Supply-Chain Strategies for the 2020s
Across the continent, the American Foundry Society has 39 regional chapters, whose programming ranges from technical or management lectures to student scholarship nights to golf tournaments. These member-led chapters help the dynamic metalcasting society implement its program of advocacy, education, and innovation at the local level. September is the traditional start to the chapter season and over a 10-to-12-month period, there will be several hundred chapter events. Some of those events focus on foundry-industry management challenges such as supply-chain matters.
To kick off the new 2023-2024 season for chapter activity, AFS Past President Mike Lenahan (Badger Mining) offered an idea: To hold an all-chapter virtual meeting, featuring a speaker on a topic of broad interest to women and men in the foundry industry. The date selected for the kick-off event was September 13, and the speaker was supply-chain expert Dennis Unkovic of Pittsburgh.
In addition to practicing law, Unkovic is an internationally known authority on supply-chain challenges who has traveled to 67 countries and has been going to Asia since 1985. He has appeared so often as an expert on the topic on CNBC that Tyler Mathiesen’s producer keeps him on speed dial. Unkovic authored the 2021 book, “Transforming the Global Supply Chain: Cyber Warfare, Technology and Politics.” He is also a friend of AFS, having previously spoken at the organization’s 2022 Aluminum Conference in St. Louis.
Unkovic framed his remarks around two broad themes. The first theme is that the supply-chain system is broken and, importantly, even with the worst of the pandemic presumably behind us, it’s not going to get better anytime soon. More happily, he also outlined his second theme—that there are principles that can help manufacturers, including the approximately 1,000 Corporate Members of AFS, anticipate and in some cases reduce the negative impacts of the broken supply chain.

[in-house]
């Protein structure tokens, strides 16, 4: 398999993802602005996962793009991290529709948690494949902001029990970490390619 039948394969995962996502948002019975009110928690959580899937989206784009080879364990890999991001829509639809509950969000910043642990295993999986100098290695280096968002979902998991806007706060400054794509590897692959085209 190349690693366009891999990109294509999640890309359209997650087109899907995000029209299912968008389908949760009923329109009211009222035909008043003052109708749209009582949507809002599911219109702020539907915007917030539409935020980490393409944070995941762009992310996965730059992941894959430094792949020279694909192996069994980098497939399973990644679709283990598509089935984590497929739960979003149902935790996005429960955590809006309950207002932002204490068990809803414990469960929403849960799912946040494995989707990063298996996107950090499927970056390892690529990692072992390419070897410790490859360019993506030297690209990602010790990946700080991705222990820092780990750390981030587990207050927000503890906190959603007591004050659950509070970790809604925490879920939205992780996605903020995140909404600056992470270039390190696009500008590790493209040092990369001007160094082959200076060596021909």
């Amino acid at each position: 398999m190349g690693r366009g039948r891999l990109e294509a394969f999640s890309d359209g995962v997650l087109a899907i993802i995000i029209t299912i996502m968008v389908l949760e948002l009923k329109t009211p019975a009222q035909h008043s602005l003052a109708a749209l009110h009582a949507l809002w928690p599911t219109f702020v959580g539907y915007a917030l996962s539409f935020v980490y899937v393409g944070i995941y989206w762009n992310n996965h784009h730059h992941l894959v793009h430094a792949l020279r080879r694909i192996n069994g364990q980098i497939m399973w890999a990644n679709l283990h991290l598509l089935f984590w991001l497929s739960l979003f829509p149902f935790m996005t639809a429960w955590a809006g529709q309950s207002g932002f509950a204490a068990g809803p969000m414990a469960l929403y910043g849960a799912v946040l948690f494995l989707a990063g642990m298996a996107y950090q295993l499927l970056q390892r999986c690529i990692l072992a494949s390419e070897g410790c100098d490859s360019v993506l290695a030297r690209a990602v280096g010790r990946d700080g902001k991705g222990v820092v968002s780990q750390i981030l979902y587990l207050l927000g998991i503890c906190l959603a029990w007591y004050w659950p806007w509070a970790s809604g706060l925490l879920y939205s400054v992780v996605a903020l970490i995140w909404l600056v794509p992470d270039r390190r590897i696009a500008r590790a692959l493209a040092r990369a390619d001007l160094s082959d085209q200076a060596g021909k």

Until the pandemic arrived, little attention was paid to the global supply chain vulnerabilities. Many manufacturers in the early 2000s were focused on sourcing products at the lowest possible cost, without concern for delivery issues. Several high-level government and think-tank reports were issued on the topic of U.S. vulnerability, but little action followed.
The pandemic alerted millions of North Americans of our vulnerabilities for access to key products and materials in alarming ways. Citizens came to realize that vaccine and pharmaceutical ingredients, face masks, and medical equipment parts were no longer made in North America. Suddenly, there were delays in accessing many of the goods that society most needed, just as the cost of critical minerals and ocean shipping surged.
Although ocean shipping rates have moderated, just 10 ocean carriers control 85% of global ships. With diminished international trade, Unkovic stated, they are taking ships offline, which affects delivery timelines. Another factor, he noted, is that China has a severe debt crisis, rising labor costs, and a small labor pool relative to the size of its population due to the old one-child policy. China, as a major producer of goods, is still committed to exporting, but it’s going to put its own population’s needs first.